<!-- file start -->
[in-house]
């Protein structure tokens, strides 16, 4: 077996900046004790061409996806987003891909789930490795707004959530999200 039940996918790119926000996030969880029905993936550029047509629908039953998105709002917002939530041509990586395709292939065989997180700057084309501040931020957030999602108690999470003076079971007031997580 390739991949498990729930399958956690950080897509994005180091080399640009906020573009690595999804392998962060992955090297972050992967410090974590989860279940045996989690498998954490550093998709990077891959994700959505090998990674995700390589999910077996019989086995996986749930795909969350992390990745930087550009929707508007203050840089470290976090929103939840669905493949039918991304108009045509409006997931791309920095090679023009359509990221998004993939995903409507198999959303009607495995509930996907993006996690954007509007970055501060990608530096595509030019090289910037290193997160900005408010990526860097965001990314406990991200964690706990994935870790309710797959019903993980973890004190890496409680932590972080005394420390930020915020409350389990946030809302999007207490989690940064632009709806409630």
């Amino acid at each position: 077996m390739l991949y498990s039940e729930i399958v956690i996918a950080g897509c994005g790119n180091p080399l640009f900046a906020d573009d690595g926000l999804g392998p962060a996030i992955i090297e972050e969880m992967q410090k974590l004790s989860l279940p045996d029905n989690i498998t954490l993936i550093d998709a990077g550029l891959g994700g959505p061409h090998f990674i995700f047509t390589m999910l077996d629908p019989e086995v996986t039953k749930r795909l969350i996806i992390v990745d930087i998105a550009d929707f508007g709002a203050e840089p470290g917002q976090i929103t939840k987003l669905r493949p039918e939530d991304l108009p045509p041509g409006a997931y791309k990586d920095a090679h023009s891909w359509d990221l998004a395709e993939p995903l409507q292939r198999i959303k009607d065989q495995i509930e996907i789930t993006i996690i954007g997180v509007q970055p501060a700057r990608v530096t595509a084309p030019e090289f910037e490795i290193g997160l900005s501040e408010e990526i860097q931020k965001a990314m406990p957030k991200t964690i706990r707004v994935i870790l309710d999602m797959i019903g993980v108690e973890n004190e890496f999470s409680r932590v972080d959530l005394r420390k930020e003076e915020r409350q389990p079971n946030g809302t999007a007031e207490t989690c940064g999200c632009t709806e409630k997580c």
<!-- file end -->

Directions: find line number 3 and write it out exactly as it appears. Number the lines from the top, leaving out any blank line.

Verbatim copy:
């Amino acid at each position: 077996m390739l991949y498990s039940e729930i399958v956690i996918a950080g897509c994005g790119n180091p080399l640009f900046a906020d573009d690595g926000l999804g392998p962060a996030i992955i090297e972050e969880m992967q410090k974590l004790s989860l279940p045996d029905n989690i498998t954490l993936i550093d998709a990077g550029l891959g994700g959505p061409h090998f990674i995700f047509t390589m999910l077996d629908p019989e086995v996986t039953k749930r795909l969350i996806i992390v990745d930087i998105a550009d929707f508007g709002a203050e840089p470290g917002q976090i929103t939840k987003l669905r493949p039918e939530d991304l108009p045509p041509g409006a997931y791309k990586d920095a090679h023009s891909w359509d990221l998004a395709e993939p995903l409507q292939r198999i959303k009607d065989q495995i509930e996907i789930t993006i996690i954007g997180v509007q970055p501060a700057r990608v530096t595509a084309p030019e090289f910037e490795i290193g997160l900005s501040e408010e990526i860097q931020k965001a990314m406990p957030k991200t964690i706990r707004v994935i870790l309710d999602m797959i019903g993980v108690e973890n004190e890496f999470s409680r932590v972080d959530l005394r420390k930020e003076e915020r409350q389990p079971n946030g809302t999007a007031e207490t989690c940064g999200c632009t709806e409630k997580c």